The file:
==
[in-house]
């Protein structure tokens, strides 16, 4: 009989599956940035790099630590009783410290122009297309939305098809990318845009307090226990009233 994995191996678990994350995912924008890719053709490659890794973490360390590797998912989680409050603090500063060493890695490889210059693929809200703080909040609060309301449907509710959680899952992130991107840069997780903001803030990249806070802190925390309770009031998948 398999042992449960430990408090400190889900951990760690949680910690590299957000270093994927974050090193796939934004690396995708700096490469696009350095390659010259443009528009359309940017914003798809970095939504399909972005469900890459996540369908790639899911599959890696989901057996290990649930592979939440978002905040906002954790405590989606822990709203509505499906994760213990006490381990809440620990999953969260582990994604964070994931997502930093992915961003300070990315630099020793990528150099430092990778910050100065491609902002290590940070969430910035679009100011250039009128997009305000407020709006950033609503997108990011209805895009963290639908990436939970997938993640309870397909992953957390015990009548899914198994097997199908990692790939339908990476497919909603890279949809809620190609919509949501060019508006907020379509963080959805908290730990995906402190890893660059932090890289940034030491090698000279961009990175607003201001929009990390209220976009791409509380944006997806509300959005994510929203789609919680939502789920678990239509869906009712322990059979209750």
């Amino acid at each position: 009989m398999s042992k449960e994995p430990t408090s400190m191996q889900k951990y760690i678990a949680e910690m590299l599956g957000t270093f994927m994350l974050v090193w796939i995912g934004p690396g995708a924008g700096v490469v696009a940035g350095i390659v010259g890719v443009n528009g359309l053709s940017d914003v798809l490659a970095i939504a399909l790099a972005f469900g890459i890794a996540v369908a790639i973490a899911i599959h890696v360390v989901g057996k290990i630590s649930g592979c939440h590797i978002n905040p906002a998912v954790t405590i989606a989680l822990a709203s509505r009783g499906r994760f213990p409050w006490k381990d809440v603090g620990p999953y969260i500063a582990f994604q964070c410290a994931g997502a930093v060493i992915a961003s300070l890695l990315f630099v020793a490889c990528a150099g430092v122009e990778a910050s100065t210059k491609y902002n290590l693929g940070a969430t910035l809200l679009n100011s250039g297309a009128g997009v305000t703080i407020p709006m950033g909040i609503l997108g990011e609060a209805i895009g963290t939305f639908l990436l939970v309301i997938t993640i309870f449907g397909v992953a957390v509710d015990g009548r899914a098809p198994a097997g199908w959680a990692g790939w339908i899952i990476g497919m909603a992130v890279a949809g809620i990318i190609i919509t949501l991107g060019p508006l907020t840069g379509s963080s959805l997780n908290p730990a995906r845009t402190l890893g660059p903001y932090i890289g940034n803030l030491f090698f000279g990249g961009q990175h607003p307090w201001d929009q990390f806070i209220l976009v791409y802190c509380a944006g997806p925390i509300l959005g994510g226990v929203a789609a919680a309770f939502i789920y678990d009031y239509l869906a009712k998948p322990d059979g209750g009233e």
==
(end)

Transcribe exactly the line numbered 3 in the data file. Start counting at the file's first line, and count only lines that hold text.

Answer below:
């Amino acid at each position: 009989m398999s042992k449960e994995p430990t408090s400190m191996q889900k951990y760690i678990a949680e910690m590299l599956g957000t270093f994927m994350l974050v090193w796939i995912g934004p690396g995708a924008g700096v490469v696009a940035g350095i390659v010259g890719v443009n528009g359309l053709s940017d914003v798809l490659a970095i939504a399909l790099a972005f469900g890459i890794a996540v369908a790639i973490a899911i599959h890696v360390v989901g057996k290990i630590s649930g592979c939440h590797i978002n905040p906002a998912v954790t405590i989606a989680l822990a709203s509505r009783g499906r994760f213990p409050w006490k381990d809440v603090g620990p999953y969260i500063a582990f994604q964070c410290a994931g997502a930093v060493i992915a961003s300070l890695l990315f630099v020793a490889c990528a150099g430092v122009e990778a910050s100065t210059k491609y902002n290590l693929g940070a969430t910035l809200l679009n100011s250039g297309a009128g997009v305000t703080i407020p709006m950033g909040i609503l997108g990011e609060a209805i895009g963290t939305f639908l990436l939970v309301i997938t993640i309870f449907g397909v992953a957390v509710d015990g009548r899914a098809p198994a097997g199908w959680a990692g790939w339908i899952i990476g497919m909603a992130v890279a949809g809620i990318i190609i919509t949501l991107g060019p508006l907020t840069g379509s963080s959805l997780n908290p730990a995906r845009t402190l890893g660059p903001y932090i890289g940034n803030l030491f090698f000279g990249g961009q990175h607003p307090w201001d929009q990390f806070i209220l976009v791409y802190c509380a944006g997806p925390i509300l959005g994510g226990v929203a789609a919680a309770f939502i789920y678990d009031y239509l869906a009712k998948p322990d059979g209750g009233e």